Active fund managers will be pushed to the farther reaches of the investment universe as they come under pressure from low-cost passive funds and a drive for greater transparency over fee structures, advisers are predicting.
Many investment advisers now say the future for actively-run funds is in niche markets as managers look for new ways to prove they can add value.
One of the biggest drivers for this shift, according to advisers, is the growing popularity of low-cost passive funds, such as index trackers and exchange traded funds (ETFs). Vanguard, the US fund manager, has recently entered the UK market offering the lowest-cost tracker.
With total expense ratios (TERs) as low as 0.15 per cent, these funds are attractive to investors.
The benefits of passive management were highlighted this week by Watson Wyatt, the consultants, which said the majority of defined contribution pension funds should use this investment route as it was more cost effective.
Against these competitive pressures, advisers say that active fund managers will look to new corners of the investment arena to show they can add value.
“Specialism is the way this may happen,” says James Norton, director with Evolve Financial Planning.
“For example, you now get more niche managers offering more esoteric funds attracting investors with the potential of huge returns.
“In the US, it is common to slice and dice a portfolio into myriad sectors and sub-sectors and it looks like the UK is heading this way with some of the offerings,” adds Norton.
Given these pressures, fund managers are also considering product innovations. “We are starting to see a lot of fund houses looking at alternative solutions such as trackers which have an active element, which allows them to go overweight in certain classes and outperform,” says Sheridan Admans, investment adviser with the Share Centre.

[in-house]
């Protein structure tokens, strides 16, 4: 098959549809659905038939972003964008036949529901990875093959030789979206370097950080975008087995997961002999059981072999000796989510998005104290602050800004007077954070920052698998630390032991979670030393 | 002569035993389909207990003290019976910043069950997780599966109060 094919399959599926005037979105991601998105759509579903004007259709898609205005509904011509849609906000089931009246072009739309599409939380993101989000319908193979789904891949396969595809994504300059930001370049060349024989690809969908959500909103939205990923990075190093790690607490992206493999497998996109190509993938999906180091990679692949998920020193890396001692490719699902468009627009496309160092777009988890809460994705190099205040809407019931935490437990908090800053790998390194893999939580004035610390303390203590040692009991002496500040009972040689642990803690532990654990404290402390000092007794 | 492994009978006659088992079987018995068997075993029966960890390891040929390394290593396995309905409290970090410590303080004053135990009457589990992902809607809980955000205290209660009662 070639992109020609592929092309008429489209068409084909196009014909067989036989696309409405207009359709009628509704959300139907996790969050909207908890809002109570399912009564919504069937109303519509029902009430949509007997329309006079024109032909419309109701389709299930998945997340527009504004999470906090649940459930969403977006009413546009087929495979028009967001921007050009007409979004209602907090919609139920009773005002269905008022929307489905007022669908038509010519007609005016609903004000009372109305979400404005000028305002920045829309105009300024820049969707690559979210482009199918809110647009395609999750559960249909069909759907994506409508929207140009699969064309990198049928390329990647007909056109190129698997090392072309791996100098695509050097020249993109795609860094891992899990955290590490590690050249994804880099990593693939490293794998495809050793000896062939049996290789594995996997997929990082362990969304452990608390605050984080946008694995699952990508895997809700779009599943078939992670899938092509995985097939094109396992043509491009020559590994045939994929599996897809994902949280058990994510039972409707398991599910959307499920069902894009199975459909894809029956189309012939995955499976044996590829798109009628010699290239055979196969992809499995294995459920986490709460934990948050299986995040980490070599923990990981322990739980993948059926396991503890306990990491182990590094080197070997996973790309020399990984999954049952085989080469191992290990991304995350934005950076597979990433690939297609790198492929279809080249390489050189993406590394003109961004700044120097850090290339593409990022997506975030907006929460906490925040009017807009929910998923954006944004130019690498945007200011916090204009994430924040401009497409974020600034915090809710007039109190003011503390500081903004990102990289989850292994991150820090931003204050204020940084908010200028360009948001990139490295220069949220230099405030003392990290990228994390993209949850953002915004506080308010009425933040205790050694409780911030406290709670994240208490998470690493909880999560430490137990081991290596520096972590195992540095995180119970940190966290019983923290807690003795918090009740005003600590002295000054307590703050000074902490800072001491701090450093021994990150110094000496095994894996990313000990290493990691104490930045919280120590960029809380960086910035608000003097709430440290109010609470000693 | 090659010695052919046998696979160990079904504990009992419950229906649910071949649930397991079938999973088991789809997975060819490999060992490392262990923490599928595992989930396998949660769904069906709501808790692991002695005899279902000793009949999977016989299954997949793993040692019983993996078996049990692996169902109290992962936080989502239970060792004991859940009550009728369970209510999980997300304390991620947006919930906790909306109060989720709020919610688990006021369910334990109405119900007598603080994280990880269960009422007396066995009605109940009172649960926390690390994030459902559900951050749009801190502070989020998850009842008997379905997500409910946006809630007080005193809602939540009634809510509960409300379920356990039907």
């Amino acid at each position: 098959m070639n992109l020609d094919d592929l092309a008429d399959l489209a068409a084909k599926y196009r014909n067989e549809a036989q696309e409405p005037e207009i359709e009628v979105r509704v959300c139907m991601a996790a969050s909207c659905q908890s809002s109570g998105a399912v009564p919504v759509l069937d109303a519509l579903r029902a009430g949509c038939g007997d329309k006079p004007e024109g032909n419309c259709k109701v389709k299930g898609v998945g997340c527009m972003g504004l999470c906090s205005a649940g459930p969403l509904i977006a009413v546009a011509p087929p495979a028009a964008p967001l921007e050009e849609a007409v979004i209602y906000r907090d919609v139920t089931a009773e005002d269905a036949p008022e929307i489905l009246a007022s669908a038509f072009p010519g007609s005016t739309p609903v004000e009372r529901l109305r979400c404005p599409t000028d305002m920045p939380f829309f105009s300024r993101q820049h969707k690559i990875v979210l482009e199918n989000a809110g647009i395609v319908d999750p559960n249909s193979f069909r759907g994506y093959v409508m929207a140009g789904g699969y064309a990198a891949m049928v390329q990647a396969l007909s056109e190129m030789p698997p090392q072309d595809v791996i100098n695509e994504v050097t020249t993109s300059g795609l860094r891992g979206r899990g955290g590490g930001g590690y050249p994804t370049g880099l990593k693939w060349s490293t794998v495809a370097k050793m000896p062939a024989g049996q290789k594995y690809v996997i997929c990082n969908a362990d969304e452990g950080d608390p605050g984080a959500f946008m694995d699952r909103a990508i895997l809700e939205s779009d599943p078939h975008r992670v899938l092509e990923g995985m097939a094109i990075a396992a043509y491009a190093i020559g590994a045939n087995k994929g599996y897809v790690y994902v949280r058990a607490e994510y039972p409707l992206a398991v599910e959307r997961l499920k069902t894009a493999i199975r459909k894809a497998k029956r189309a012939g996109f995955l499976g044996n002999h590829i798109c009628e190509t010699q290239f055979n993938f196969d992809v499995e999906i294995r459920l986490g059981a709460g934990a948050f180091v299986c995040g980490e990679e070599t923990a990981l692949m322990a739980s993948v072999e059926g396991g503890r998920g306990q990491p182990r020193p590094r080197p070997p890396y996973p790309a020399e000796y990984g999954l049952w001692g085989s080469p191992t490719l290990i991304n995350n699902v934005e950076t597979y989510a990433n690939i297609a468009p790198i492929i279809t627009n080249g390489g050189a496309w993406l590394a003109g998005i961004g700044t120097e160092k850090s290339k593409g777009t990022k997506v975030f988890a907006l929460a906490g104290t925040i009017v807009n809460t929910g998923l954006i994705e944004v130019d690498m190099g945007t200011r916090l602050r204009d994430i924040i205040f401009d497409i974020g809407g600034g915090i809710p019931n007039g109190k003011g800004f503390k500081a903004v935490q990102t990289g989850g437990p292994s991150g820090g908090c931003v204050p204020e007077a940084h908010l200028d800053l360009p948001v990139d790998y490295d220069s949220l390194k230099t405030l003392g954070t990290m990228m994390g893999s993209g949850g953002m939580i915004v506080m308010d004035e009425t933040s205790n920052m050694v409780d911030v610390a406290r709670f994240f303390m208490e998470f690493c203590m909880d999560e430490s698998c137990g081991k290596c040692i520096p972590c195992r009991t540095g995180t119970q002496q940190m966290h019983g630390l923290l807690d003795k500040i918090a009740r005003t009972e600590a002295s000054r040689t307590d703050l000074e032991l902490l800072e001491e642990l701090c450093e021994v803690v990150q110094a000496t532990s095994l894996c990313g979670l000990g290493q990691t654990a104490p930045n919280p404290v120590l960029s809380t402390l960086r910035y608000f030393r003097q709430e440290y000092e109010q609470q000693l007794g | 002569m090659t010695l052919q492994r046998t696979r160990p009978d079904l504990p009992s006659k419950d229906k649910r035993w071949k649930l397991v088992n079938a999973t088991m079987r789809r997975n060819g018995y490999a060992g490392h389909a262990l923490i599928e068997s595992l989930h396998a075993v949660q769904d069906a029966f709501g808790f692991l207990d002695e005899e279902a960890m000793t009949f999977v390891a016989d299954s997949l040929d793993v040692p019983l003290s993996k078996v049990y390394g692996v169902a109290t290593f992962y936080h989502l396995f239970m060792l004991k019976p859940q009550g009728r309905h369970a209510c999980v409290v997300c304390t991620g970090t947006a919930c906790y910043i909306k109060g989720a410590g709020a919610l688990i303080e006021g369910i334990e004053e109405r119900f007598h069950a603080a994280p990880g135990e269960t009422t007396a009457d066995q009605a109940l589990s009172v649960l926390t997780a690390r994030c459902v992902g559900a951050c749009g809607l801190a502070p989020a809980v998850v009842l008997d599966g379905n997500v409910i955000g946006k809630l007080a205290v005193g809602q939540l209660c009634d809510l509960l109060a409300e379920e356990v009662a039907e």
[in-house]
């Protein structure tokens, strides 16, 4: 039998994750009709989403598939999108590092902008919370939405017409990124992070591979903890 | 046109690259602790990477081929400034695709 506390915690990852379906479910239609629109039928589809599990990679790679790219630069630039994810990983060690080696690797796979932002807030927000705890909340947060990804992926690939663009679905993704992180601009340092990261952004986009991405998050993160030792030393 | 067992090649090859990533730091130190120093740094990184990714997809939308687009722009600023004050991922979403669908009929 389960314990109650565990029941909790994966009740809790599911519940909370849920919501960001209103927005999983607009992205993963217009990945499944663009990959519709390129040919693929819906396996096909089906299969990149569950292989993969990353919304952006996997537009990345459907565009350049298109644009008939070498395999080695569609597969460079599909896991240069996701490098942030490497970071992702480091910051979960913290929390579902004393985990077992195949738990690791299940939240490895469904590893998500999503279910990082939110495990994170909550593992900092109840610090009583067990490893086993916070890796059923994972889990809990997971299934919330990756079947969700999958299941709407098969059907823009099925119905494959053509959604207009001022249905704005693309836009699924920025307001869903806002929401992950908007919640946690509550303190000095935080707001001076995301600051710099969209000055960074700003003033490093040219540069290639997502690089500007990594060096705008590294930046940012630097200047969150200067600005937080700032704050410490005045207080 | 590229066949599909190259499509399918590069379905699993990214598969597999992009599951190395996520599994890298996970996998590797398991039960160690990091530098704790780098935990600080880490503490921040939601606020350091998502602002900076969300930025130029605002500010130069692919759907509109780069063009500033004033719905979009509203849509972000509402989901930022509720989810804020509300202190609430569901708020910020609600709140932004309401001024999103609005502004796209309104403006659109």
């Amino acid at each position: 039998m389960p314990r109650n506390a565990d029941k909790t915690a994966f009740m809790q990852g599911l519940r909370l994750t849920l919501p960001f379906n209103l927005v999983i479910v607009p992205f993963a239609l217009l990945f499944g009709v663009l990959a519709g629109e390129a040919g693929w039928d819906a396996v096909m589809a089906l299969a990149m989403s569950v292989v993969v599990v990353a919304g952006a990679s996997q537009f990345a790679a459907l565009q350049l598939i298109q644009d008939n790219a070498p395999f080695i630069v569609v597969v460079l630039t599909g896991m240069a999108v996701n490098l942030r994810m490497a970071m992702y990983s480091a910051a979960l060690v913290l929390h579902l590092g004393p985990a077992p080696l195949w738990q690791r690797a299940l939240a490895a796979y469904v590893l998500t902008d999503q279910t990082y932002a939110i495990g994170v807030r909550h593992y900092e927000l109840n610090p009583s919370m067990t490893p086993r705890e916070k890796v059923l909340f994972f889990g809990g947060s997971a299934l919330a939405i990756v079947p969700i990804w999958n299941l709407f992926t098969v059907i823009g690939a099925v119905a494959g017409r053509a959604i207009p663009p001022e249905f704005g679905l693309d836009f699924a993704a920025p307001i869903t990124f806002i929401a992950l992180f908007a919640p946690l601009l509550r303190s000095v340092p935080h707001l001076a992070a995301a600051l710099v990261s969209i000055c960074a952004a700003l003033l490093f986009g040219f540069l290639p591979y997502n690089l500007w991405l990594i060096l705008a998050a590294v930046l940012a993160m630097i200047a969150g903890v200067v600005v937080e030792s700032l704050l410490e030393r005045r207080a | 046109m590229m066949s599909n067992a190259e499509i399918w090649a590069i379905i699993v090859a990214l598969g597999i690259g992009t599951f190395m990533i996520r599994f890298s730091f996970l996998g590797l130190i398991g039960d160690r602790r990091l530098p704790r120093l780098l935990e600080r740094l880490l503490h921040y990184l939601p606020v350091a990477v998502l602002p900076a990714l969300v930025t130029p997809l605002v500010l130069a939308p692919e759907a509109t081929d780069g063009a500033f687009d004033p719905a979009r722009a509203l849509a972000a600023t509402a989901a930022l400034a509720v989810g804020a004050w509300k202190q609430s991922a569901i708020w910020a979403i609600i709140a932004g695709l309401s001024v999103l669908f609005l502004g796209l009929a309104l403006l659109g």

“Big fund managers who have a broad investment approach could switch to a specialist focus as they need to prove value . . . this might result in a shift to the emerging market areas.”
The economy could be another driver for change, with some seeing active managers moving into more specialist areas such as long-only alternatives – including hedge funds and tax-focused funds.
“Long-term returns are highly likely to be lower than over the past 30 years as the world economy adjusts to the new paradigm of lower interest rates and lower growth, thus putting pressure on costs to come down or returns to be significantly higher than the market,” says Jason Butler of Bloomsbury Financial Planning.
“Although the research does not support the theory that active managers do any better investing in less developed markets, the contention is more believable to investors and their advisers, thus supporting the proposition of some specialist managers.”
The shadow of the Financial Services Authority’s Retail Distribution Review (RDR) is also looming over the industry, which, under its proposals, must become more transparent about its fee structures. Under the proposals, from 2012, charges for funds will be stated in full so investors can see what slice of their fee goes to the adviser, the manager and the provider.
“I think the implementation of the RDR will be a big catalyst for change as it will allow investors to compare apples with apples, instead of apples and pears,” says Brian Dennehy, managing director of Dennehy Weller & Co, the independent financial advisers. “Fund managers will have to justify themselves more clearly against a passive fund. The better fund managers will emerge stronger as a result.”
Absolute return type funds, which aim to be uncorrelated with market movements, could be another area of growth. “These are the types of alternatives to long-only funds which are being discussed,” says Admans at the Share Centre. “They are discussing new ways to appeal to investors.”
The fund management industry says it is considering where its strengths lie, given the sudden loss of revenues it experienced when markets were in freefall.
“There has been evolution in the last year or so with the launch of a number of absolute return funds,” says Dick Saunders of the Investment Management Association, the trade body. “But this is quite a new development and it is in response to what investors are asking.”
But whether regulatory forces will lead to downward pressure on fees remains to be seen.
“The UK retail market has appeared to be relatively price inelastic so cutting charges doesn’t necessarily lead to an increase in volumes,” says Saunders. “This might change as the RDR leads us down a path of greater separation of the costs of advice and management. We will have to wait and see how this plays out.”